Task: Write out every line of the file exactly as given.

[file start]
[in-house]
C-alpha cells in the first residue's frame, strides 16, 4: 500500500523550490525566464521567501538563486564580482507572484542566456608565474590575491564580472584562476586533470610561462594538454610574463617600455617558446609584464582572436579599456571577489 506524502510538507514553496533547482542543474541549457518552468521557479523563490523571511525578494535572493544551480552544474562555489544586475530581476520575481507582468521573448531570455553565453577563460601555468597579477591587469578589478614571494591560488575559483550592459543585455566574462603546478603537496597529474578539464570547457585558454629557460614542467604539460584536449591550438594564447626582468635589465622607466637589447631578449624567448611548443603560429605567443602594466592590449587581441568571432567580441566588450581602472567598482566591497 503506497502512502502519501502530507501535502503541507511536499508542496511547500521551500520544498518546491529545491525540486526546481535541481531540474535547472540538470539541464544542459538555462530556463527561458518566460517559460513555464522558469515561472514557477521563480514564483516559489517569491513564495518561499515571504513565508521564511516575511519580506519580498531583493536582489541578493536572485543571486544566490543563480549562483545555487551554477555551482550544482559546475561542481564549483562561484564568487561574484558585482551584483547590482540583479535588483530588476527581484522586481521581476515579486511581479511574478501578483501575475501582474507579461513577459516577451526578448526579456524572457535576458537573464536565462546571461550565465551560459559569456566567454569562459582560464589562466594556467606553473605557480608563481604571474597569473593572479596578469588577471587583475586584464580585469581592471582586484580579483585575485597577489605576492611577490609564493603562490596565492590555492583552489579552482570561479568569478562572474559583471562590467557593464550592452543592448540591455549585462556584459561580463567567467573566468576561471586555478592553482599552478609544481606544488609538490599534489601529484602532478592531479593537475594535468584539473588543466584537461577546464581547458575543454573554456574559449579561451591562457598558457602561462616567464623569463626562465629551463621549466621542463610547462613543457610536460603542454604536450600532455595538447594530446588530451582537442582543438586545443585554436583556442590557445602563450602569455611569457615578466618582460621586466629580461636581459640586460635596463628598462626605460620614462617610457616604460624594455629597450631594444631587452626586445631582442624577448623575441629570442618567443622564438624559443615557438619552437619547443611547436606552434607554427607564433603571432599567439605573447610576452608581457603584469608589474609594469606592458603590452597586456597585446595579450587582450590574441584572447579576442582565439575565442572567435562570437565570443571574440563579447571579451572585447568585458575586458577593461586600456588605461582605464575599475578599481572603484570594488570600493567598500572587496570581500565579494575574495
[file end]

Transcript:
[in-house]
C-alpha cells in the first residue's frame, strides 16, 4: 500500500523550490525566464521567501538563486564580482507572484542566456608565474590575491564580472584562476586533470610561462594538454610574463617600455617558446609584464582572436579599456571577489 506524502510538507514553496533547482542543474541549457518552468521557479523563490523571511525578494535572493544551480552544474562555489544586475530581476520575481507582468521573448531570455553565453577563460601555468597579477591587469578589478614571494591560488575559483550592459543585455566574462603546478603537496597529474578539464570547457585558454629557460614542467604539460584536449591550438594564447626582468635589465622607466637589447631578449624567448611548443603560429605567443602594466592590449587581441568571432567580441566588450581602472567598482566591497 503506497502512502502519501502530507501535502503541507511536499508542496511547500521551500520544498518546491529545491525540486526546481535541481531540474535547472540538470539541464544542459538555462530556463527561458518566460517559460513555464522558469515561472514557477521563480514564483516559489517569491513564495518561499515571504513565508521564511516575511519580506519580498531583493536582489541578493536572485543571486544566490543563480549562483545555487551554477555551482550544482559546475561542481564549483562561484564568487561574484558585482551584483547590482540583479535588483530588476527581484522586481521581476515579486511581479511574478501578483501575475501582474507579461513577459516577451526578448526579456524572457535576458537573464536565462546571461550565465551560459559569456566567454569562459582560464589562466594556467606553473605557480608563481604571474597569473593572479596578469588577471587583475586584464580585469581592471582586484580579483585575485597577489605576492611577490609564493603562490596565492590555492583552489579552482570561479568569478562572474559583471562590467557593464550592452543592448540591455549585462556584459561580463567567467573566468576561471586555478592553482599552478609544481606544488609538490599534489601529484602532478592531479593537475594535468584539473588543466584537461577546464581547458575543454573554456574559449579561451591562457598558457602561462616567464623569463626562465629551463621549466621542463610547462613543457610536460603542454604536450600532455595538447594530446588530451582537442582543438586545443585554436583556442590557445602563450602569455611569457615578466618582460621586466629580461636581459640586460635596463628598462626605460620614462617610457616604460624594455629597450631594444631587452626586445631582442624577448623575441629570442618567443622564438624559443615557438619552437619547443611547436606552434607554427607564433603571432599567439605573447610576452608581457603584469608589474609594469606592458603590452597586456597585446595579450587582450590574441584572447579576442582565439575565442572567435562570437565570443571574440563579447571579451572585447568585458575586458577593461586600456588605461582605464575599475578599481572603484570594488570600493567598500572587496570581500565579494575574495